HCLSIG BioRDF Subgroup/Meetings/2006-02-27 Conference Call

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Date of call: February 27, 2006

  • Convener: Susie Stephens
  • Scribe: Kei cheung

Meeting Minutes

Attendees: Davide Zaccagnini, Roger Cutler, John Barkley, Kei Cheung, Scott Marshall, Alan Ruttenberg, Susie Stephens, Joanne Luciano, Robin McEntire, Christophe Poulain

The meeting started with the discussion of the following two aspects of the BioRDF group.

1. Identification of different tasks. 2. Identification of datasets that can be converted into RDF format.

Someone pointed out that there was a need for identifying the scope of BioRDF. What is the purpose of this group? Should the group focus on giving a demo from the bench- to bed-side? Is the group focused on converting data (in different formats including XML, Excel, tabular structure) first using existing tools without the need for identifying use cases. It might be useful to learn how to use existing tools to convert data to RDF, and figure out the use cases later.

The tasks of this group include identification of the scope as well as the goals. One of the main goals is to learn how to use existing tools to convert data into RDF (this is one big mission of this subgroup). Another big mission is to build a demo that is useful to answer an important scientific question. To do this, we need to understand a scientific domain first and then identify commonly used datasets (brain data?). We need to know what queries or questions will be asked in neuroscience. There might be a need to break the group up into two subgroups: one to identify commonly used bio datasets and the other convert such datasets into RDF datasets. (brain data?).

Scott pointed out that translation of data into RDF should take data type definition into account. Currently, semantic mapping is lacking in some translation approaches. We need to work with the ontology working group in this aspect. Davide mentioned that there has been an ongoing effort (involving NLM and W3C) in translating free text into RDF. Susie said that this group should also coordinate with the unstructured data working group. She also said that the tasks of this group include: demo task and RDF data conversion task.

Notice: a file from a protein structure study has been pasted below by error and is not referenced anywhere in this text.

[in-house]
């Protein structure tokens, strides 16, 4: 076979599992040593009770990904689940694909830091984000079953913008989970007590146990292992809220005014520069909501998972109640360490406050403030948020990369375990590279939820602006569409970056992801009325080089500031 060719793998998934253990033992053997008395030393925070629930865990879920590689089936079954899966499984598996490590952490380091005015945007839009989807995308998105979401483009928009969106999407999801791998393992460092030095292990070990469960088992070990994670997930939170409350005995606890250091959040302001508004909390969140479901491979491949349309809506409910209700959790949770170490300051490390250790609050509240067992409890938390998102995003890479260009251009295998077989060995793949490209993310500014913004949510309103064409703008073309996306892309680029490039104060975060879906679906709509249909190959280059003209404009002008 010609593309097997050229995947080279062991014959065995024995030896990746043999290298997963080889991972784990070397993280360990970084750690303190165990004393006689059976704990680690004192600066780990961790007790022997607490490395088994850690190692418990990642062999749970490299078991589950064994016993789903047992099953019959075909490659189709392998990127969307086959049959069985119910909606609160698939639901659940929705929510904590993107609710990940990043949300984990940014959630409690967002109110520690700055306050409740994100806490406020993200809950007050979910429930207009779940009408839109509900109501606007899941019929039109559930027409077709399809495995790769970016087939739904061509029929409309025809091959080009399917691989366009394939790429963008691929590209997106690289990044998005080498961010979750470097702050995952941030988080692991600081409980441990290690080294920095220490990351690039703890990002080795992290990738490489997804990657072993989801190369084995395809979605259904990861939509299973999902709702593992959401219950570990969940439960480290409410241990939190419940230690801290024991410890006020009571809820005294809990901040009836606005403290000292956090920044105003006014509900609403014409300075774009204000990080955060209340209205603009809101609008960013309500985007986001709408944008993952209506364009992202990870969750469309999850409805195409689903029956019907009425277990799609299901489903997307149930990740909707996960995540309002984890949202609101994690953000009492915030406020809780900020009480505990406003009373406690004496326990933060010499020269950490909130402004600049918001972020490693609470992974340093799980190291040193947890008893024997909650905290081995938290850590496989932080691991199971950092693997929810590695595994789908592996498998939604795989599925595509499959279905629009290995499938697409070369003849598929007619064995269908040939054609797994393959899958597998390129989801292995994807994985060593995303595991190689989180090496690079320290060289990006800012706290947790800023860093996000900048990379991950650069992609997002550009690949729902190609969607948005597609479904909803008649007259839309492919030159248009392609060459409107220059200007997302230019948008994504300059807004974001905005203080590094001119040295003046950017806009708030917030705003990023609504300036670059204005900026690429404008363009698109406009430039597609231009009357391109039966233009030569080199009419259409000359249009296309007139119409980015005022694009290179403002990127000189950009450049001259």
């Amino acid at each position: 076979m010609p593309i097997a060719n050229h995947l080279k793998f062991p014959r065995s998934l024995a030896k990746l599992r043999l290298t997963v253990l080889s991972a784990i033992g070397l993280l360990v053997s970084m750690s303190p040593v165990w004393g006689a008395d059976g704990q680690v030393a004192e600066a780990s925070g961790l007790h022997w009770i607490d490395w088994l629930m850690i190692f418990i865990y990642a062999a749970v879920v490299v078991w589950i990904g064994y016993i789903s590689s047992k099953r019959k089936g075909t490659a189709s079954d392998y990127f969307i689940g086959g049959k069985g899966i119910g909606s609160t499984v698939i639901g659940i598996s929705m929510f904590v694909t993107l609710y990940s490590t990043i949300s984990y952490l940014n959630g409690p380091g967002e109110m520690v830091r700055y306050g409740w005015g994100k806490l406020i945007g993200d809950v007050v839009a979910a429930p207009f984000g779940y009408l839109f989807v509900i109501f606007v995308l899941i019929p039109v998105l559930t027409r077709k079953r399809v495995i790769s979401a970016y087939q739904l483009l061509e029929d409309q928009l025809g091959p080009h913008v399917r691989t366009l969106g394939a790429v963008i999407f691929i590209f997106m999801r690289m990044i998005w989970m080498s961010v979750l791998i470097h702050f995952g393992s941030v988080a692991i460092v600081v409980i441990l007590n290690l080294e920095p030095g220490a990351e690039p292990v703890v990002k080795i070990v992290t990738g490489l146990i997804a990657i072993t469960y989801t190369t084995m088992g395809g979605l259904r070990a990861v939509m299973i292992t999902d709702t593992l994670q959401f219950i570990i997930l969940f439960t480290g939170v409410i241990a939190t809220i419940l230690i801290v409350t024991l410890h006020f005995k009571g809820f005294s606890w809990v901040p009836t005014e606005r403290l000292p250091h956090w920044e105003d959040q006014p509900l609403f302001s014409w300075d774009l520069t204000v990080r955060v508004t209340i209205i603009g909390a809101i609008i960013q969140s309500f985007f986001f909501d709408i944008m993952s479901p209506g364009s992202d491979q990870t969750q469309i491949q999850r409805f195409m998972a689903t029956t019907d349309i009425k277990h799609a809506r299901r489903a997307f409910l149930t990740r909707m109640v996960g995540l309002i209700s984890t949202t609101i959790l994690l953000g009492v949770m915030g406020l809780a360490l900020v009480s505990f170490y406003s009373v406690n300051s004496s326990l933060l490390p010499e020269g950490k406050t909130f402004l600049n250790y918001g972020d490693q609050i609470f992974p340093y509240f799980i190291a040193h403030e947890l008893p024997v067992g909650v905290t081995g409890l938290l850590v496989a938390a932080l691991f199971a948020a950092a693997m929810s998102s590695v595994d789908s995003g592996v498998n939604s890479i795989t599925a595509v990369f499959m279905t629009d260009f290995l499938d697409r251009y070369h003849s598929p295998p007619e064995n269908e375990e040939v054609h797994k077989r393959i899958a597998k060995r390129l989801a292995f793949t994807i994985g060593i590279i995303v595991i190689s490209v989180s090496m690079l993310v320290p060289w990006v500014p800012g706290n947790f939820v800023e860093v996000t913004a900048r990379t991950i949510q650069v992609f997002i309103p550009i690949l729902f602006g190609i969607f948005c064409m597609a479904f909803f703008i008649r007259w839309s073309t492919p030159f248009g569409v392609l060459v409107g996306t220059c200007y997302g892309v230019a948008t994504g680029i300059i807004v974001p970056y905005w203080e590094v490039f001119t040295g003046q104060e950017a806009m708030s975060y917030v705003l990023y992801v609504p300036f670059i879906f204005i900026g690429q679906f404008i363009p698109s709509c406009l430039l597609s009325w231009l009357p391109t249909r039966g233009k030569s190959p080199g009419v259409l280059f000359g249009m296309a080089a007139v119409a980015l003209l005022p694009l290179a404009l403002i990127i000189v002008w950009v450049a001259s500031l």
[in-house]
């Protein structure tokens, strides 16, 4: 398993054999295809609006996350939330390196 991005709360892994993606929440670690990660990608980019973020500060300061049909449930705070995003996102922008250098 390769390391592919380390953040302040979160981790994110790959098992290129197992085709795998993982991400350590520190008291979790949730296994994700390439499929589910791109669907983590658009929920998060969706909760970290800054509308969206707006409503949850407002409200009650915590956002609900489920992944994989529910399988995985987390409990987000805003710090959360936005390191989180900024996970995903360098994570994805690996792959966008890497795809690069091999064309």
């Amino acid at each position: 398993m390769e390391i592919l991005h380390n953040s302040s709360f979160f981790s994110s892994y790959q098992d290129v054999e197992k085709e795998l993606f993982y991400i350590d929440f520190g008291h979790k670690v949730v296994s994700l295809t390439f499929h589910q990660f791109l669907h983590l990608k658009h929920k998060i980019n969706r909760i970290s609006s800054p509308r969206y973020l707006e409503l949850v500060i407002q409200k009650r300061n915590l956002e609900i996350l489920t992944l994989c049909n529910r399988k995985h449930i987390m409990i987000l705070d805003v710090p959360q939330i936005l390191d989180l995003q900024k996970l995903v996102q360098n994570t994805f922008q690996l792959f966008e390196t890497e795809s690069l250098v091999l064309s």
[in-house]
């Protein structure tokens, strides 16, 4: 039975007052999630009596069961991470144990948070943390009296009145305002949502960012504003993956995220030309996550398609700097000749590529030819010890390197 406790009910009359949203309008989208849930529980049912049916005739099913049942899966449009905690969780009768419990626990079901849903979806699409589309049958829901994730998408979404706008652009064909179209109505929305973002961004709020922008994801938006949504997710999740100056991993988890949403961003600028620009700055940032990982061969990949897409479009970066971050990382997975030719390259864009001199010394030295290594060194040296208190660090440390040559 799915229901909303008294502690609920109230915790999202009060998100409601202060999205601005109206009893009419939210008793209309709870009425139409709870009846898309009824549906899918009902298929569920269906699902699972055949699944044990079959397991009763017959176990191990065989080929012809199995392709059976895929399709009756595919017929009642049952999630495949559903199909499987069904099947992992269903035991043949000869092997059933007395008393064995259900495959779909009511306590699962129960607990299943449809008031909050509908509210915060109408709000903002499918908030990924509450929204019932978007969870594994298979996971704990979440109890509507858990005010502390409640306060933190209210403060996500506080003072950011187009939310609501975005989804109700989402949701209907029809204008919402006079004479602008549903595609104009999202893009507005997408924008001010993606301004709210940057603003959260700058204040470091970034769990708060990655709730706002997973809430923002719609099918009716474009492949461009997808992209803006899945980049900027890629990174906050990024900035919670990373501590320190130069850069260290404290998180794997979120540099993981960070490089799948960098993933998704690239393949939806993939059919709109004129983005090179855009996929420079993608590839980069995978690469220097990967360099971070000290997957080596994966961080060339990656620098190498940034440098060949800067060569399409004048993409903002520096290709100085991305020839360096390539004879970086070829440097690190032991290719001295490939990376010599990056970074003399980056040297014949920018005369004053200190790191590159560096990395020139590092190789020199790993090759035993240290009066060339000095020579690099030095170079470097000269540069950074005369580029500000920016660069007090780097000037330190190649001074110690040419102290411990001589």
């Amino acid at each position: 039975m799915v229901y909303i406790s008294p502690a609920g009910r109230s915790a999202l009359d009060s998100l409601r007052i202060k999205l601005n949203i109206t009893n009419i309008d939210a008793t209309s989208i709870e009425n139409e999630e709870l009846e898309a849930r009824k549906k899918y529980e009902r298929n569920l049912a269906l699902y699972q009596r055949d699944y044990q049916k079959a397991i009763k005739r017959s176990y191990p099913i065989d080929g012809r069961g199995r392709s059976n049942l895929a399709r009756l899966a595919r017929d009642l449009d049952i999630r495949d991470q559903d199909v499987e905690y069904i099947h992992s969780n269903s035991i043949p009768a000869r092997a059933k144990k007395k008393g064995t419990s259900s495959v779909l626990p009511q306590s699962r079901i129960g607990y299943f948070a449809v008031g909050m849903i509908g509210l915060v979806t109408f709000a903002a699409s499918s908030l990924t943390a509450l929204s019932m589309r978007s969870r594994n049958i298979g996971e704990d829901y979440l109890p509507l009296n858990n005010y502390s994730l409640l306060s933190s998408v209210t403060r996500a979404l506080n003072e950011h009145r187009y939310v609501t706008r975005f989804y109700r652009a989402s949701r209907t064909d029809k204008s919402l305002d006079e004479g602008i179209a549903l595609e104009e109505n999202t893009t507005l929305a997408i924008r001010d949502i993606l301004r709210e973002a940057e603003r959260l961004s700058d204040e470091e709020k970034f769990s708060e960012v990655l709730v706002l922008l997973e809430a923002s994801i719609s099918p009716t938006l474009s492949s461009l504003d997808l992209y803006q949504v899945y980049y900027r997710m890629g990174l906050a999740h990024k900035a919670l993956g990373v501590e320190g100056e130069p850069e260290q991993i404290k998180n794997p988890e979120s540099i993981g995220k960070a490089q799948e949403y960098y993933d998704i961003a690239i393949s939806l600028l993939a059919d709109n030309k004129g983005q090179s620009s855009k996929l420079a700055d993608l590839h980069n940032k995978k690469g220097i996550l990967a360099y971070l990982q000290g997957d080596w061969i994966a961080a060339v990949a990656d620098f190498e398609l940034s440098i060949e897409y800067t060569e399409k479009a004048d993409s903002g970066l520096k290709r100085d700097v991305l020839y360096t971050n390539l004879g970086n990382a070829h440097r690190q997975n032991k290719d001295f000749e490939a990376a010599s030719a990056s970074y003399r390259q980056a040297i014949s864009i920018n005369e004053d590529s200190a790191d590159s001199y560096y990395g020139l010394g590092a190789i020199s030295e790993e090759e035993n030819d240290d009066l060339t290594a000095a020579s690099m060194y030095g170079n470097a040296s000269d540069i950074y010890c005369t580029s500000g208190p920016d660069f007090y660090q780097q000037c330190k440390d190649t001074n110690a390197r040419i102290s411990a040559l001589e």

Alan said that the group should work based on a narrow scope rather than a broad one. It is important to get data into RDF form and sketch out a few data sources such as brain atlas (XML only) and OMIM (disease description in free text) that maps genes to diseases. Susie also pointed out that the group should probably focus on only a few datasets (e.g., five different datasets) for now. Someone also said that reusability is important (e.g., some XSLT programs already exist). Kei mentioned whether metadata describing the datasets should also be captured in RDF format (e.g., RSS). The group agreed to focus on syntactic translation first (without concerning semantic mapping).

Use cases can be useful in the sense that RDF conversion might be framed by the questions being asked. Identifying neuroscience use cases become important. The group can work with John Wilbank by asking him about which datasets are commonly used in neuroscience, how to best format the data and do the demo (e.g., relating to specific diseases).

Susie suggested that the group focus on assigning tasks to members. Susie would help define the contents of gene/protein task. We also need members to upload their code and conversion examples to the wiki site for the purpose of sharing experiences and ideas. For example, Alan has entrez gene data in tabular format. John may be able to share some targeted ontologies for describing algorithms and data structures in CS. Scott may be able to share an example of converting tabular data into RDF. Scott pointed out that there are multiple approaches to RDF conversion from which we can choose to fit our needs the best. We might be able to get some experiences with these approaches.